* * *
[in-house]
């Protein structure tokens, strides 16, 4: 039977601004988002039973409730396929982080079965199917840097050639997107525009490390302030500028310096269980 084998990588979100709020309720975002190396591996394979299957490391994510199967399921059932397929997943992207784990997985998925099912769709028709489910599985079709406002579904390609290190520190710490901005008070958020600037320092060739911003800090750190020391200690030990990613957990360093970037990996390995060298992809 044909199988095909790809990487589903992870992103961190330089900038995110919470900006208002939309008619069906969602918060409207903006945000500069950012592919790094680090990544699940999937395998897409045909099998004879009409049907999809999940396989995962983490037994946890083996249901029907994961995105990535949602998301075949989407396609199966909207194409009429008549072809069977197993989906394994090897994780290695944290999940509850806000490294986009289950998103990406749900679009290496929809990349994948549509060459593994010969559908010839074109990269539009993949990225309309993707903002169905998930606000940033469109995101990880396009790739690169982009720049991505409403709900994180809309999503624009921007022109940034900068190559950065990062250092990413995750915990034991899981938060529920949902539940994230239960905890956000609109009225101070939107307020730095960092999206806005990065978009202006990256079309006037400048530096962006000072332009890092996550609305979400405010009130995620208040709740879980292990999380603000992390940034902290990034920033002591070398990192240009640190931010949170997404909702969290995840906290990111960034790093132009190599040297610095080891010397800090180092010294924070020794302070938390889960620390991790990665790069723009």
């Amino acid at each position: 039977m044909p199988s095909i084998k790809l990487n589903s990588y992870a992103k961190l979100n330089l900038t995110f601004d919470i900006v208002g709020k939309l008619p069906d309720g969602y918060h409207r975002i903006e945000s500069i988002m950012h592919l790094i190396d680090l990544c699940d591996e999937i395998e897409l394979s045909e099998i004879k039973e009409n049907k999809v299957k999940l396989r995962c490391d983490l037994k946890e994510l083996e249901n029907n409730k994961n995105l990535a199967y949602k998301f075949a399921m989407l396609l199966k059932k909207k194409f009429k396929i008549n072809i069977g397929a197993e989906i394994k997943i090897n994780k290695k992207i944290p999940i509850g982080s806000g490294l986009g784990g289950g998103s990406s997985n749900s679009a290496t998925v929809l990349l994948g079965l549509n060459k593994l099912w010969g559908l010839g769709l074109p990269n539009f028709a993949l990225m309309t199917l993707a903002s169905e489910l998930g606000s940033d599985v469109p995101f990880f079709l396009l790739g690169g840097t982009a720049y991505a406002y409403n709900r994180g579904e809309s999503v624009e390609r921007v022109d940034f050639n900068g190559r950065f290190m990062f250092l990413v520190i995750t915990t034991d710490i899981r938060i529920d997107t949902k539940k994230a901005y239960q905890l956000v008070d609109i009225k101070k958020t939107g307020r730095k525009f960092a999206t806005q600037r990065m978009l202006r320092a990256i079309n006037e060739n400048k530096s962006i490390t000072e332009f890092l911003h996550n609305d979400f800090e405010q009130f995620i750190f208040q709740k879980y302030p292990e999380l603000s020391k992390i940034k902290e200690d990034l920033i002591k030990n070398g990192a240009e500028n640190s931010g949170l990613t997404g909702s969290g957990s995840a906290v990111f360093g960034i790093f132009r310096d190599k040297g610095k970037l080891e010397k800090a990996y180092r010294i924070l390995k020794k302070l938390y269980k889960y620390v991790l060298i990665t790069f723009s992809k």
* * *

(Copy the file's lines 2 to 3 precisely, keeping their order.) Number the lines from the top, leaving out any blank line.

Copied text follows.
């Protein structure tokens, strides 16, 4: 039977601004988002039973409730396929982080079965199917840097050639997107525009490390302030500028310096269980 084998990588979100709020309720975002190396591996394979299957490391994510199967399921059932397929997943992207784990997985998925099912769709028709489910599985079709406002579904390609290190520190710490901005008070958020600037320092060739911003800090750190020391200690030990990613957990360093970037990996390995060298992809 044909199988095909790809990487589903992870992103961190330089900038995110919470900006208002939309008619069906969602918060409207903006945000500069950012592919790094680090990544699940999937395998897409045909099998004879009409049907999809999940396989995962983490037994946890083996249901029907994961995105990535949602998301075949989407396609199966909207194409009429008549072809069977197993989906394994090897994780290695944290999940509850806000490294986009289950998103990406749900679009290496929809990349994948549509060459593994010969559908010839074109990269539009993949990225309309993707903002169905998930606000940033469109995101990880396009790739690169982009720049991505409403709900994180809309999503624009921007022109940034900068190559950065990062250092990413995750915990034991899981938060529920949902539940994230239960905890956000609109009225101070939107307020730095960092999206806005990065978009202006990256079309006037400048530096962006000072332009890092996550609305979400405010009130995620208040709740879980292990999380603000992390940034902290990034920033002591070398990192240009640190931010949170997404909702969290995840906290990111960034790093132009190599040297610095080891010397800090180092010294924070020794302070938390889960620390991790990665790069723009």
């Amino acid at each position: 039977m044909p199988s095909i084998k790809l990487n589903s990588y992870a992103k961190l979100n330089l900038t995110f601004d919470i900006v208002g709020k939309l008619p069906d309720g969602y918060h409207r975002i903006e945000s500069i988002m950012h592919l790094i190396d680090l990544c699940d591996e999937i395998e897409l394979s045909e099998i004879k039973e009409n049907k999809v299957k999940l396989r995962c490391d983490l037994k946890e994510l083996e249901n029907n409730k994961n995105l990535a199967y949602k998301f075949a399921m989407l396609l199966k059932k909207k194409f009429k396929i008549n072809i069977g397929a197993e989906i394994k997943i090897n994780k290695k992207i944290p999940i509850g982080s806000g490294l986009g784990g289950g998103s990406s997985n749900s679009a290496t998925v929809l990349l994948g079965l549509n060459k593994l099912w010969g559908l010839g769709l074109p990269n539009f028709a993949l990225m309309t199917l993707a903002s169905e489910l998930g606000s940033d599985v469109p995101f990880f079709l396009l790739g690169g840097t982009a720049y991505a406002y409403n709900r994180g579904e809309s999503v624009e390609r921007v022109d940034f050639n900068g190559r950065f290190m990062f250092l990413v520190i995750t915990t034991d710490i899981r938060i529920d997107t949902k539940k994230a901005y239960q905890l956000v008070d609109i009225k101070k958020t939107g307020r730095k525009f960092a999206t806005q600037r990065m978009l202006r320092a990256i079309n006037e060739n400048k530096s962006i490390t000072e332009f890092l911003h996550n609305d979400f800090e405010q009130f995620i750190f208040q709740k879980y302030p292990e999380l603000s020391k992390i940034k902290e200690d990034l920033i002591k030990n070398g990192a240009e500028n640190s931010g949170l990613t997404g909702s969290g957990s995840a906290v990111f360093g960034i790093f132009r310096d190599k040297g610095k970037l080891e010397k800090a990996y180092r010294i924070l390995k020794k302070l938390y269980k889960y620390v991790l060298i990665t790069f723009s992809k």